Defining Water Efficiency

The problem with those terms is that they typically referred to restricted use, a period when water users were being asked to cut back on consumption.  This most commonly happens during a drought, for instance.


However, the issue of reducing water consumption has become much more severe over the past two decades. The United Nations has been evaluating water patterns around the world for years, and in their second UN World Water Development Report, which came out in 2017, they reported that two-thirds of the global population will live in areas of water stress by 2025… just seven years from now.

This latest report made it evident that we must now do more than just “conserve” water as if we were dealing with a temporary drought.  “Water stress” is an ongoing situation and occurs when the demand for water exceeds the amount of water available for both the short- and long-term. 

This can be the result of population growth, failing water infrastructure that is not being replaced or updated, climate change, or a combination of all of these.

But what we need to know is that it means a short-term drought is no longer the problem.  Long-term water shortages are now the problem.  And merely taking steps to conserve water just won’t have the water saving impact we need. Now we need water efficiency and water efficiency differs from water conservation in several fundamental ways.

First of all, water efficiency does not focus on how much water is used or not used, for that matter, but concentrates instead on water waste. To measure water efficiency, we measure how much water is required for a particular purpose and then compare that with how much water is currently used for that purpose.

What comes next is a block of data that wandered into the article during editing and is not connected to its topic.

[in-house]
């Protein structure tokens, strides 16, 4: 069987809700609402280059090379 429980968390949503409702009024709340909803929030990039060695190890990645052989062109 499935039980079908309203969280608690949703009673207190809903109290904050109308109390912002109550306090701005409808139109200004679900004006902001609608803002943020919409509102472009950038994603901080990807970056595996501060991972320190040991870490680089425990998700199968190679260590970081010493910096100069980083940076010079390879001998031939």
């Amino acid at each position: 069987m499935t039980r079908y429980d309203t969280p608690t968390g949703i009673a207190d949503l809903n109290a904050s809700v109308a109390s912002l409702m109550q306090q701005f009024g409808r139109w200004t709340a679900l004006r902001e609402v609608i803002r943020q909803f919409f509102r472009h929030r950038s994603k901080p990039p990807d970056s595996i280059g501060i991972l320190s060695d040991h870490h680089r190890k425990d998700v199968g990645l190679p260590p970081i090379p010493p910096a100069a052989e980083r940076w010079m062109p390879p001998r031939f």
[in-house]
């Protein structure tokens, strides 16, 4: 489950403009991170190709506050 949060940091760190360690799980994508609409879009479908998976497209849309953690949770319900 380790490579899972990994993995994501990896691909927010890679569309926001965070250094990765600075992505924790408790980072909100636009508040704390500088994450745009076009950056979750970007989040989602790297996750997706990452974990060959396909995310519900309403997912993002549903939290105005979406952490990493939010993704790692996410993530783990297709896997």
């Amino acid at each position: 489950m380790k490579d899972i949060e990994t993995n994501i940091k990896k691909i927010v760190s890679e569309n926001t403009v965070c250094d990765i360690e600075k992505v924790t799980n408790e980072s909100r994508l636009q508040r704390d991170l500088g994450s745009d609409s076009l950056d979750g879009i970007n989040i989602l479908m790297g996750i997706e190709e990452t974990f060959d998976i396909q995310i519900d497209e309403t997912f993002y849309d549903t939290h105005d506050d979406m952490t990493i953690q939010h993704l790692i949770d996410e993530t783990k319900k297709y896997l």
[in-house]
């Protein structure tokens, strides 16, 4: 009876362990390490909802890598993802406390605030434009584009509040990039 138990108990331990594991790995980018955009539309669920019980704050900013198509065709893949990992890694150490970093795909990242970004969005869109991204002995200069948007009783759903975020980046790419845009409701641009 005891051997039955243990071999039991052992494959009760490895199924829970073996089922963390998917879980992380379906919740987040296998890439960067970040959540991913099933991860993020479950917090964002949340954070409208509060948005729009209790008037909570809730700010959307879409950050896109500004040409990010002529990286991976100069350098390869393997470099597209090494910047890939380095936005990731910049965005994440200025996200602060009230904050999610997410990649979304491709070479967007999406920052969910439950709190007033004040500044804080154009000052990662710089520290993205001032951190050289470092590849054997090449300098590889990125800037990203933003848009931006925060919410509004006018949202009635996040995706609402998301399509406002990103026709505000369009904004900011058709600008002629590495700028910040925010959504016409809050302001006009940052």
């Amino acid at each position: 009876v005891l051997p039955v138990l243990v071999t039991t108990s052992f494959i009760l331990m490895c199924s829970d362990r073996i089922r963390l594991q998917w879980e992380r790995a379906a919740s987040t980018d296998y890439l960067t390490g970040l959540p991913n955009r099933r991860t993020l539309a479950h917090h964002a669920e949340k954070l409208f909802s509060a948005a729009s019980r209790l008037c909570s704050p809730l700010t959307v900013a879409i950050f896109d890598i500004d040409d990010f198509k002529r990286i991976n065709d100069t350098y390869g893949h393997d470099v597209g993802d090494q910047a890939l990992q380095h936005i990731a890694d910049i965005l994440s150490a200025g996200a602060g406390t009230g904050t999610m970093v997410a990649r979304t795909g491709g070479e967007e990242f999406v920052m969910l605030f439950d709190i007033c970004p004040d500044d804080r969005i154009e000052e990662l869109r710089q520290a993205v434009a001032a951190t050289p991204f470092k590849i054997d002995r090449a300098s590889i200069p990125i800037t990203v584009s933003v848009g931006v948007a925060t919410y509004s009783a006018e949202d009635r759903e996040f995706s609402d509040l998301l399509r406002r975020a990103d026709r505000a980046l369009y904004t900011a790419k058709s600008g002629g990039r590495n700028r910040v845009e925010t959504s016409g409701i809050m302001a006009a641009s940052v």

Here’s an example:

•    Currently, one water-using urinal uses about 30,000 gallons of water per year.

•    We now have waterless urinal technologies that have eliminated the need to use any water in urinals at all.

•    This makes a flush urinal a very inefficient use of water and the alternative, a waterless urinal, which have been around for more than twenty-five years, a very efficient use of water.


We can see water efficiency at work when we examine other restroom fixtures as well.  Whereas a toilet may have used two to three gallons of water per flush in the 1980s, a toilet today may use less than 1.25 gallons of water per flush.  This makes today's toilets far more water efficient than its predecessors.

So, if two-thirds of the world’s population will be dealing with water stress in less than ten years, does that mean the UN and governments around the world will need to take steps now to avert very serious water shortages around the globe?

The answer is yes and no.

Many parts of the world in which water stress is becoming a major concern are in fast-growing, less developed areas that have very poor or non-existent water infrastructure.  In such areas, the UN and governments around the world will likely be needed to step in.

But, a great deal of this problem will be addressed by private industry. There are several new technologies, from waterless urinals mentioned earlier to seawater desalination,  computer-controlled “smart” irrigation systems, and wastewater processing, which allows wastewater to be treated and reused.  Many of these have already been introduced and become much more cost efficient than a few years back.

This does not mean we will not have some difficult years ahead in many parts of the country. But with these technologies, there is a good chance there will be light at the end of the tunnel.